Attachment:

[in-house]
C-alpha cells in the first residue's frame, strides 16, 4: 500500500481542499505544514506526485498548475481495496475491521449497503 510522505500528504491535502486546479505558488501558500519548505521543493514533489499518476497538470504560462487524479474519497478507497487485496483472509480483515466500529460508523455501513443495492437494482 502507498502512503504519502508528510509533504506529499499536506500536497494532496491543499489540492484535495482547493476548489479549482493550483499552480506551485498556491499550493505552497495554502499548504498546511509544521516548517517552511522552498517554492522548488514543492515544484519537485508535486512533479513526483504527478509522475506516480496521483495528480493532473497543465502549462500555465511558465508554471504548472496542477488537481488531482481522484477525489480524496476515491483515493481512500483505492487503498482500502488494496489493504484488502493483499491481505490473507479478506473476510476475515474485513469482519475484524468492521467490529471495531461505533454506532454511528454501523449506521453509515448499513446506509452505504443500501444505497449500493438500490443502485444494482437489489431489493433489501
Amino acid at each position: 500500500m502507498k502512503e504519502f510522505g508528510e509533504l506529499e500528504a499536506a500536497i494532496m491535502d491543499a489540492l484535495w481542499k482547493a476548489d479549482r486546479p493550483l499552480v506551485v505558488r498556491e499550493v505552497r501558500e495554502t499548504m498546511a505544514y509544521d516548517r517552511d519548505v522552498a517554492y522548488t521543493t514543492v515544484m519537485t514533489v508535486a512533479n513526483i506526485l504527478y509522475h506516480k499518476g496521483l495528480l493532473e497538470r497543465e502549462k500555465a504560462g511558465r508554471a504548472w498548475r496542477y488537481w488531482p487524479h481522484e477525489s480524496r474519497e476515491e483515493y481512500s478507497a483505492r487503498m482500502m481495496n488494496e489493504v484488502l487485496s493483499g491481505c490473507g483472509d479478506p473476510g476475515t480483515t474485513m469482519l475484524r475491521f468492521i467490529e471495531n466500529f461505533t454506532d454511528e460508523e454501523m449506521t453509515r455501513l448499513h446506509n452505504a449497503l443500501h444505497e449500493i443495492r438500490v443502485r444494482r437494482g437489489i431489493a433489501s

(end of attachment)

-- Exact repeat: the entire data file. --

[in-house]
C-alpha cells in the first residue's frame, strides 16, 4: 500500500481542499505544514506526485498548475481495496475491521449497503 510522505500528504491535502486546479505558488501558500519548505521543493514533489499518476497538470504560462487524479474519497478507497487485496483472509480483515466500529460508523455501513443495492437494482 502507498502512503504519502508528510509533504506529499499536506500536497494532496491543499489540492484535495482547493476548489479549482493550483499552480506551485498556491499550493505552497495554502499548504498546511509544521516548517517552511522552498517554492522548488514543492515544484519537485508535486512533479513526483504527478509522475506516480496521483495528480493532473497543465502549462500555465511558465508554471504548472496542477488537481488531482481522484477525489480524496476515491483515493481512500483505492487503498482500502488494496489493504484488502493483499491481505490473507479478506473476510476475515474485513469482519475484524468492521467490529471495531461505533454506532454511528454501523449506521453509515448499513446506509452505504443500501444505497449500493438500490443502485444494482437489489431489493433489501
Amino acid at each position: 500500500m502507498k502512503e504519502f510522505g508528510e509533504l506529499e500528504a499536506a500536497i494532496m491535502d491543499a489540492l484535495w481542499k482547493a476548489d479549482r486546479p493550483l499552480v506551485v505558488r498556491e499550493v505552497r501558500e495554502t499548504m498546511a505544514y509544521d516548517r517552511d519548505v522552498a517554492y522548488t521543493t514543492v515544484m519537485t514533489v508535486a512533479n513526483i506526485l504527478y509522475h506516480k499518476g496521483l495528480l493532473e497538470r497543465e502549462k500555465a504560462g511558465r508554471a504548472w498548475r496542477y488537481w488531482p487524479h481522484e477525489s480524496r474519497e476515491e483515493y481512500s478507497a483505492r487503498m482500502m481495496n488494496e489493504v484488502l487485496s493483499g491481505c490473507g483472509d479478506p473476510g476475515t480483515t474485513m469482519l475484524r475491521f468492521i467490529e471495531n466500529f461505533t454506532d454511528e460508523e454501523m449506521t453509515r455501513l448499513h446506509n452505504a449497503l443500501h444505497e449500493i443495492r438500490v443502485r444494482r437494482g437489489i431489493a433489501s